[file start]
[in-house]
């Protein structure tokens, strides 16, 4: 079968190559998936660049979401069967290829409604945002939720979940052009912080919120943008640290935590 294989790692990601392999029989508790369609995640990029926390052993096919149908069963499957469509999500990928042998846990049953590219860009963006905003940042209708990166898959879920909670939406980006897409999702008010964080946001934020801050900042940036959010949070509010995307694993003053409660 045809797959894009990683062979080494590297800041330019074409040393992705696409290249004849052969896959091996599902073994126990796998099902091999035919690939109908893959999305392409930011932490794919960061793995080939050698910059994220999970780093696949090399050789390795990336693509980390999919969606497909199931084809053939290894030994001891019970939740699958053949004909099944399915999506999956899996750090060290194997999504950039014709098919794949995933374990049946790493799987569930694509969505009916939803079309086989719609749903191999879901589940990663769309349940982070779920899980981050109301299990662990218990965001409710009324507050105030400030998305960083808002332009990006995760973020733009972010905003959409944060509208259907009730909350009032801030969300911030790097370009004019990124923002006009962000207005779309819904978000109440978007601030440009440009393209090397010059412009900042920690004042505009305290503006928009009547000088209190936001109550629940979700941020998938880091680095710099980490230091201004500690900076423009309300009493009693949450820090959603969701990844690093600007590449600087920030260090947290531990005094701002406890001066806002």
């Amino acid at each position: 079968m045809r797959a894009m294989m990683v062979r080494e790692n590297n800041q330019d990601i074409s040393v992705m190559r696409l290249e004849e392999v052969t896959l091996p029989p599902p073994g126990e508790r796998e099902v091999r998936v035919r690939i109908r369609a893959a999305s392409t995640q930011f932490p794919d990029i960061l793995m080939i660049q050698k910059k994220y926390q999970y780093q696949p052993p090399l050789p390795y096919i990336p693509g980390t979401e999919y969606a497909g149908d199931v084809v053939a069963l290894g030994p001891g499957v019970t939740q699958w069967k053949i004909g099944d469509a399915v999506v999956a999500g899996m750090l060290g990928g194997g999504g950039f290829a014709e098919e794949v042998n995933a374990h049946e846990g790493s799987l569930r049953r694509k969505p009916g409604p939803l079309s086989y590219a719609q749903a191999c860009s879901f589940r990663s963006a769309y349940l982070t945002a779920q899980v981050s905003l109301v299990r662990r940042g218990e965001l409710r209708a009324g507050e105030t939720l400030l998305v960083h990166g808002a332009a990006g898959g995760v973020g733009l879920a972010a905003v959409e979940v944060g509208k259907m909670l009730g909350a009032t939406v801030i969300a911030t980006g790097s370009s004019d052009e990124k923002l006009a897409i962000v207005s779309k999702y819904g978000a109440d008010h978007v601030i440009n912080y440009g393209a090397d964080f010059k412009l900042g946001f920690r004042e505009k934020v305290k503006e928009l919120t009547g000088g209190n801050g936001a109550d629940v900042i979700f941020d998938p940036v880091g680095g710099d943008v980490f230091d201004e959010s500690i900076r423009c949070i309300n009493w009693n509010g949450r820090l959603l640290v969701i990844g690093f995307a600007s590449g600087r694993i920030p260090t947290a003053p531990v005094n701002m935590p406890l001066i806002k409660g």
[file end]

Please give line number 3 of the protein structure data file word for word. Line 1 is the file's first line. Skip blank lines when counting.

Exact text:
């Amino acid at each position: 079968m045809r797959a894009m294989m990683v062979r080494e790692n590297n800041q330019d990601i074409s040393v992705m190559r696409l290249e004849e392999v052969t896959l091996p029989p599902p073994g126990e508790r796998e099902v091999r998936v035919r690939i109908r369609a893959a999305s392409t995640q930011f932490p794919d990029i960061l793995m080939i660049q050698k910059k994220y926390q999970y780093q696949p052993p090399l050789p390795y096919i990336p693509g980390t979401e999919y969606a497909g149908d199931v084809v053939a069963l290894g030994p001891g499957v019970t939740q699958w069967k053949i004909g099944d469509a399915v999506v999956a999500g899996m750090l060290g990928g194997g999504g950039f290829a014709e098919e794949v042998n995933a374990h049946e846990g790493s799987l569930r049953r694509k969505p009916g409604p939803l079309s086989y590219a719609q749903a191999c860009s879901f589940r990663s963006a769309y349940l982070t945002a779920q899980v981050s905003l109301v299990r662990r940042g218990e965001l409710r209708a009324g507050e105030t939720l400030l998305v960083h990166g808002a332009a990006g898959g995760v973020g733009l879920a972010a905003v959409e979940v944060g509208k259907m909670l009730g909350a009032t939406v801030i969300a911030t980006g790097s370009s004019d052009e990124k923002l006009a897409i962000v207005s779309k999702y819904g978000a109440d008010h978007v601030i440009n912080y440009g393209a090397d964080f010059k412009l900042g946001f920690r004042e505009k934020v305290k503006e928009l919120t009547g000088g209190n801050g936001a109550d629940v900042i979700f941020d998938p940036v880091g680095g710099d943008v980490f230091d201004e959010s500690i900076r423009c949070i309300n009493w009693n509010g949450r820090l959603l640290v969701i990844g690093f995307a600007s590449g600087r694993i920030p260090t947290a003053p531990v005094n701002m935590p406890l001066i806002k409660g």